Most of the stories featuring witches and druids seem to be paranormal romances or fantasy fictions. The people who write them are not practicing Pagans – you can tell because they get so much wrong. For many authors, the Pagan character is a convenient plot device, or a way of bringing in a bit of glamour, mystery and magic. Those authors who are Pagan are often more drawn to the possibilities of ancient times, Arthurian myth, the burning times and the never-was history in which the magic was bigger and more flamboyant than it is today.
I tried writing a fiction book about regular modern Pagans, based around a moot. A warts and all approach, with a bit of bitchcraft, the usual sprinkling of enthusiastic conspiracy theorists, the fluffy bunnies, the well meaning, the questers and the confused. I never finished it. It caused me a lot of headaches, because I wanted it to be realistic, and exciting, and a bit magical. The trouble with actual modern Pagans is that the only time things getting exciting is when a couple of groups, or individuals, get really cross with each other and start threatening legal action. And you know, that’s not a face of Paganism I feel good about. Most of the time, when Pagan and for that matter Druid communities are fine, they potter along quietly with very little drama. It’s lovely to live in, but it makes for dull fiction.
There’s only so far you can push the Pagan magic before you tip into movie magic (with plenty of pyrotechnics) and move away from the normal experiences of normal Pagans. For most people, magic is a subtle experience. It’s doesn’t come with sound effects and flashing lights, but as a sense of wonder, awareness and possibility, a shift of consciousness that isn’t readily explained.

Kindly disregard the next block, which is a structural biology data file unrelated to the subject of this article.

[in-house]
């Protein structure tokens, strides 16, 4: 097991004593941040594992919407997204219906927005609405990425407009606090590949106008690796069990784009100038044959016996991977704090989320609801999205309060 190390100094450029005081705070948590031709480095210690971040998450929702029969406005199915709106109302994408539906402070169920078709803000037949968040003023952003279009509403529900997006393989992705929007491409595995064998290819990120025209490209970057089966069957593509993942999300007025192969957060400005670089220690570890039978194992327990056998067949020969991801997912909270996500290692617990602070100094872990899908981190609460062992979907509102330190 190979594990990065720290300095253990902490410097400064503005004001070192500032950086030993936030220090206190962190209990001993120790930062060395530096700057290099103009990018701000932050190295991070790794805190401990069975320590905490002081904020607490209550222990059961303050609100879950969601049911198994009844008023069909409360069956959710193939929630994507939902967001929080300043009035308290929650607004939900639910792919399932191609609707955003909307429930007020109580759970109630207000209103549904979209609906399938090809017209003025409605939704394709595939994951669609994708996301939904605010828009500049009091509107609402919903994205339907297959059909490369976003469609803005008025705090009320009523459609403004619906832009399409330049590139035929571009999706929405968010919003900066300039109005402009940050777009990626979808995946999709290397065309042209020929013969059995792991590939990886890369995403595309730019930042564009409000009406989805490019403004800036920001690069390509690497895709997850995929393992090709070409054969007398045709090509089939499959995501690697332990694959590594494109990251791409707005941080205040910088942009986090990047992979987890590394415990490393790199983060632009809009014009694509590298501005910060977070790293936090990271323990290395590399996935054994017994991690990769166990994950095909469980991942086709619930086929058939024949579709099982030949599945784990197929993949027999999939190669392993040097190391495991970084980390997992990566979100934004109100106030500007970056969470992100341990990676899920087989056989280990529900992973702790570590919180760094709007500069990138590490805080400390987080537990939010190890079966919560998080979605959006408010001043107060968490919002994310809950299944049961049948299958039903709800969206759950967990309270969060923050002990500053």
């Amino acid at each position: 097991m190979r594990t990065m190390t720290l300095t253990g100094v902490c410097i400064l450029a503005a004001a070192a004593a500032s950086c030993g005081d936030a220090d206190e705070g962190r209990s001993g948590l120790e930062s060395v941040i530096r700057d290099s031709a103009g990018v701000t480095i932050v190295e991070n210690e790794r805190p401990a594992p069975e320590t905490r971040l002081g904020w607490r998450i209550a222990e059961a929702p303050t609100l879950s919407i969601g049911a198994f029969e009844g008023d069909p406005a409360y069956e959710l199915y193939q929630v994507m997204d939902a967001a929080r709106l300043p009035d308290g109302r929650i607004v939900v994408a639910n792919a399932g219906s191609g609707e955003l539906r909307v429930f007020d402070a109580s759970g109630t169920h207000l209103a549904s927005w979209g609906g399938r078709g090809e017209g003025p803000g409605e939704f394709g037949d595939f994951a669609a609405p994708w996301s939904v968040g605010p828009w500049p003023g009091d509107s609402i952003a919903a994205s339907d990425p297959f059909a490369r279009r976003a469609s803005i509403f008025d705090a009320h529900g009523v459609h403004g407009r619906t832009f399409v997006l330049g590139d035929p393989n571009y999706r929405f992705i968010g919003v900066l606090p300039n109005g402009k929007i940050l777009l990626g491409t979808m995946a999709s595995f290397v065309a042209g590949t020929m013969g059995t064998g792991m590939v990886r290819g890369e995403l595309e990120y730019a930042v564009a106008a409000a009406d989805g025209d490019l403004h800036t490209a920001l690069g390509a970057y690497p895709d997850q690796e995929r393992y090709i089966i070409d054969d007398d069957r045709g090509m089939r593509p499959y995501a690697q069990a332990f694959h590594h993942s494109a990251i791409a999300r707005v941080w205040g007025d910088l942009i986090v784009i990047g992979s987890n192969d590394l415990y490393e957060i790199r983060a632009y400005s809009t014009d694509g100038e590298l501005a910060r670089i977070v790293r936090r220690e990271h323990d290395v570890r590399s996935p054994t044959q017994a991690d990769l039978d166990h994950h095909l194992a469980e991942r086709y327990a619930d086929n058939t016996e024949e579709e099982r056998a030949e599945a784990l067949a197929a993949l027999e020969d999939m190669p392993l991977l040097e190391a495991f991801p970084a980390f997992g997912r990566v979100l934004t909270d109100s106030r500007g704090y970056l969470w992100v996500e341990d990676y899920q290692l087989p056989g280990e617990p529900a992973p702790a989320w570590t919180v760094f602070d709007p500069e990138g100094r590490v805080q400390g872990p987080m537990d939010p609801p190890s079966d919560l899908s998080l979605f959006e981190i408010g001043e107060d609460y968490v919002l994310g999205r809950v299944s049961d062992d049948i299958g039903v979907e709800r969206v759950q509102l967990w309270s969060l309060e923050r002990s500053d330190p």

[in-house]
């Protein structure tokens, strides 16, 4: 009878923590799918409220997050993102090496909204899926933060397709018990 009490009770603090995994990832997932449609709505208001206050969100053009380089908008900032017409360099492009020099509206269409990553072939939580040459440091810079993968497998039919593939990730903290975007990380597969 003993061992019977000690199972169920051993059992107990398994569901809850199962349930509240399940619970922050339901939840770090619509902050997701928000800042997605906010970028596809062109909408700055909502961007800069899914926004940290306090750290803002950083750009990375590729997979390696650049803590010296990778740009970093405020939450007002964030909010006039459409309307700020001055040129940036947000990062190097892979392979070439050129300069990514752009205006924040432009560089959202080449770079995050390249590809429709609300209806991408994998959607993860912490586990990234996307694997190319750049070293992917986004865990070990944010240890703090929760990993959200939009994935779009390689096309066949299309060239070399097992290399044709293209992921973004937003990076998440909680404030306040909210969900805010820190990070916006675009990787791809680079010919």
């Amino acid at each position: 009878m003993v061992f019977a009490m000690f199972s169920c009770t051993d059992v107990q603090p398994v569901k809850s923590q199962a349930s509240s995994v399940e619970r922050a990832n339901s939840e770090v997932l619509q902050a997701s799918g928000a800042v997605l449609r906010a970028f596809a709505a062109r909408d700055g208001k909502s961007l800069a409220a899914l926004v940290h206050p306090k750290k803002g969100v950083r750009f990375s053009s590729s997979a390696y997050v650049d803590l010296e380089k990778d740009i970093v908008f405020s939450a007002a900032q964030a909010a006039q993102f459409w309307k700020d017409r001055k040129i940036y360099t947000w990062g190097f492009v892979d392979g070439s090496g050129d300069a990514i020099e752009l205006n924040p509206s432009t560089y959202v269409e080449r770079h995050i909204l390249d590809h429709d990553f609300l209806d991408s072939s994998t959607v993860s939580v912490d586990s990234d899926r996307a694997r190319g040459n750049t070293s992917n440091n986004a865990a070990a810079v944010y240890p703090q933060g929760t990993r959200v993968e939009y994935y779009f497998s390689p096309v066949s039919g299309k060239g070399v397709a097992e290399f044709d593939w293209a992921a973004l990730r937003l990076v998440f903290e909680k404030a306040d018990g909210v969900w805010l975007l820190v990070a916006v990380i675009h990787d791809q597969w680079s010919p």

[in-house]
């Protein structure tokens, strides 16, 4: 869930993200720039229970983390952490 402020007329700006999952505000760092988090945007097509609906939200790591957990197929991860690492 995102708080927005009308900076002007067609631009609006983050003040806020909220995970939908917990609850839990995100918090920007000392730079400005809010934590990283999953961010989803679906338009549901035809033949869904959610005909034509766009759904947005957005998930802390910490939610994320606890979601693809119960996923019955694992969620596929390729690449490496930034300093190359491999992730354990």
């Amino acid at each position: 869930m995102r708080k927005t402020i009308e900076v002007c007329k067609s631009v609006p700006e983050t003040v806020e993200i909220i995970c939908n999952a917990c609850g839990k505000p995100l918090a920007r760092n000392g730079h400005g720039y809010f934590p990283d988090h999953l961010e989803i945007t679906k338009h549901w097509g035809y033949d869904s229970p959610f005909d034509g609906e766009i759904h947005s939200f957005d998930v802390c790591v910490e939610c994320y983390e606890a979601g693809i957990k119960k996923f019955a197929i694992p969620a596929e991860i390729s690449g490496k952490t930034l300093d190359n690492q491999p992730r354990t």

Ceri Norman’s novel Serpent’s Mound is a good attempt at writing modern Pagans who are plausible and dealing with magic. I found the Pagan elements in Phil Rickman’s books pretty good too. In both cases, it’s not what I experience, but I can sort of believe it, at least enough for the purposes of enjoying a good read. Kevan Manwaring’s The Long Woman also deserves a mention. The rest of the Windsmith series shifts more towards otherworldly fantasy, but The Long Woman stands on the real-world side of mystery and possibility, hinting and suggesting in beautiful ways.
Thus far my only published attempts have contained a number of cheats. Hopeless Maine has a witch in it – your classic broomstick riding variety, but that’s a fantasy-history setting, and she fits into the mechanics of it in ways that make sense for Hopeless, but not for the reality I live in. The latest go, Intelligent Designing for Amateurs, has a lot of Druid material in the mix. I jammed shamelessly on the colourful insanities of revival Druids. I stole magical cauldrons from Celtic myths and did unspeakable things with them. There were some divination scenes. But I cheated because it’s not modern Paganism, it’s that lovely never-never time of Steampunk, with the obligatory inventor, a freak show, an ex-pirate and some sinister mice. It’s not what you’ll find down the pub for a moot, or out there in a ritual circle. It’s mostly me being silly.
I want there to be a modern Pagan equivalent of something like Isabelle Allende’s House of the Spirits. I see the sense of presence and spirit in Hayao Miyazaki films (Spirited Away, Howl’s Moving Castle, Arriety, etc.), and while I love the way in which that clearly draws on a Japanese tradition, I wish we had something to match it. I’d love to think I could do something of that ilk, but as yet I have not found the right story to tell; one that would capture something of the experience of being a modern Pagan, warts and all, and convey a feeling of the numinous, and not shift so far out of reality as we live it as to become unequivocally a fantasy novel. I want to write something that leaves people thinking, “Maybe it could happen like that.”